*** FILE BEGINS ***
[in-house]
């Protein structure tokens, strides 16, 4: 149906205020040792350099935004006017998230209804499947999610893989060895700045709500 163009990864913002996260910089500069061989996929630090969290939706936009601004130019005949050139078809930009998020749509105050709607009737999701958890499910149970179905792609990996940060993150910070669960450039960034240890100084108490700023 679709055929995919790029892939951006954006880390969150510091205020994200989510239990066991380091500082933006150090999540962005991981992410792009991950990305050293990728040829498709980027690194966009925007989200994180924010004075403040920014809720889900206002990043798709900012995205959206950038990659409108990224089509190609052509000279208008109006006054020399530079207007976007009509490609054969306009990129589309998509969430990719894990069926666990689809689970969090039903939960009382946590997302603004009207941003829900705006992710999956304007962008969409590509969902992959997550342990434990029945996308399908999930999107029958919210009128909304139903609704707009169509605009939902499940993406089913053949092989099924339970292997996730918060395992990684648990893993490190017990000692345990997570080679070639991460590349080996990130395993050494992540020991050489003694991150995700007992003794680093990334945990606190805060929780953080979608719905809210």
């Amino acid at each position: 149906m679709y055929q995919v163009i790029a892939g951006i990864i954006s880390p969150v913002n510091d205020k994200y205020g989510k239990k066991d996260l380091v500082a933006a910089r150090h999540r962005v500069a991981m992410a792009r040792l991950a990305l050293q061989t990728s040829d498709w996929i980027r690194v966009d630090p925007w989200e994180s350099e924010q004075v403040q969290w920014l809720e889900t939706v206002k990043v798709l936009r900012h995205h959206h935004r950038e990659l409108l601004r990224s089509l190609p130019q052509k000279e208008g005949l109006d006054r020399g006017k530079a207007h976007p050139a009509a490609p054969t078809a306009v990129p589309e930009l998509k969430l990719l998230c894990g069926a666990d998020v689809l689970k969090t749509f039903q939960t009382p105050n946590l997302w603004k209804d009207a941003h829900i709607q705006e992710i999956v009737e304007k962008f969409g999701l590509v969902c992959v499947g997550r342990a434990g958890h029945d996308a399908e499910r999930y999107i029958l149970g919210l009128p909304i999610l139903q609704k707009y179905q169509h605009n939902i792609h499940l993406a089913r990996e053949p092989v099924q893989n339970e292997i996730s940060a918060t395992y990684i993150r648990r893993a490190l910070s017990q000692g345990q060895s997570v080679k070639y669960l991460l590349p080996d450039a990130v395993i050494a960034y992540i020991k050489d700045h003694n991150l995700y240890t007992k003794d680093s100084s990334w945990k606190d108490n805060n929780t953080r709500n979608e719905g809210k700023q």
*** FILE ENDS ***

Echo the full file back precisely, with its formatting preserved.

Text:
[in-house]
């Protein structure tokens, strides 16, 4: 149906205020040792350099935004006017998230209804499947999610893989060895700045709500 163009990864913002996260910089500069061989996929630090969290939706936009601004130019005949050139078809930009998020749509105050709607009737999701958890499910149970179905792609990996940060993150910070669960450039960034240890100084108490700023 679709055929995919790029892939951006954006880390969150510091205020994200989510239990066991380091500082933006150090999540962005991981992410792009991950990305050293990728040829498709980027690194966009925007989200994180924010004075403040920014809720889900206002990043798709900012995205959206950038990659409108990224089509190609052509000279208008109006006054020399530079207007976007009509490609054969306009990129589309998509969430990719894990069926666990689809689970969090039903939960009382946590997302603004009207941003829900705006992710999956304007962008969409590509969902992959997550342990434990029945996308399908999930999107029958919210009128909304139903609704707009169509605009939902499940993406089913053949092989099924339970292997996730918060395992990684648990893993490190017990000692345990997570080679070639991460590349080996990130395993050494992540020991050489003694991150995700007992003794680093990334945990606190805060929780953080979608719905809210």
């Amino acid at each position: 149906m679709y055929q995919v163009i790029a892939g951006i990864i954006s880390p969150v913002n510091d205020k994200y205020g989510k239990k066991d996260l380091v500082a933006a910089r150090h999540r962005v500069a991981m992410a792009r040792l991950a990305l050293q061989t990728s040829d498709w996929i980027r690194v966009d630090p925007w989200e994180s350099e924010q004075v403040q969290w920014l809720e889900t939706v206002k990043v798709l936009r900012h995205h959206h935004r950038e990659l409108l601004r990224s089509l190609p130019q052509k000279e208008g005949l109006d006054r020399g006017k530079a207007h976007p050139a009509a490609p054969t078809a306009v990129p589309e930009l998509k969430l990719l998230c894990g069926a666990d998020v689809l689970k969090t749509f039903q939960t009382p105050n946590l997302w603004k209804d009207a941003h829900i709607q705006e992710i999956v009737e304007k962008f969409g999701l590509v969902c992959v499947g997550r342990a434990g958890h029945d996308a399908e499910r999930y999107i029958l149970g919210l009128p909304i999610l139903q609704k707009y179905q169509h605009n939902i792609h499940l993406a089913r990996e053949p092989v099924q893989n339970e292997i996730s940060a918060t395992y990684i993150r648990r893993a490190l910070s017990q000692g345990q060895s997570v080679k070639y669960l991460l590349p080996d450039a990130v395993i050494a960034y992540i020991k050489d700045h003694n991150l995700y240890t007992k003794d680093s100084s990334w945990k606190d108490n805060n929780t953080r709500n979608e719905g809210k700023q």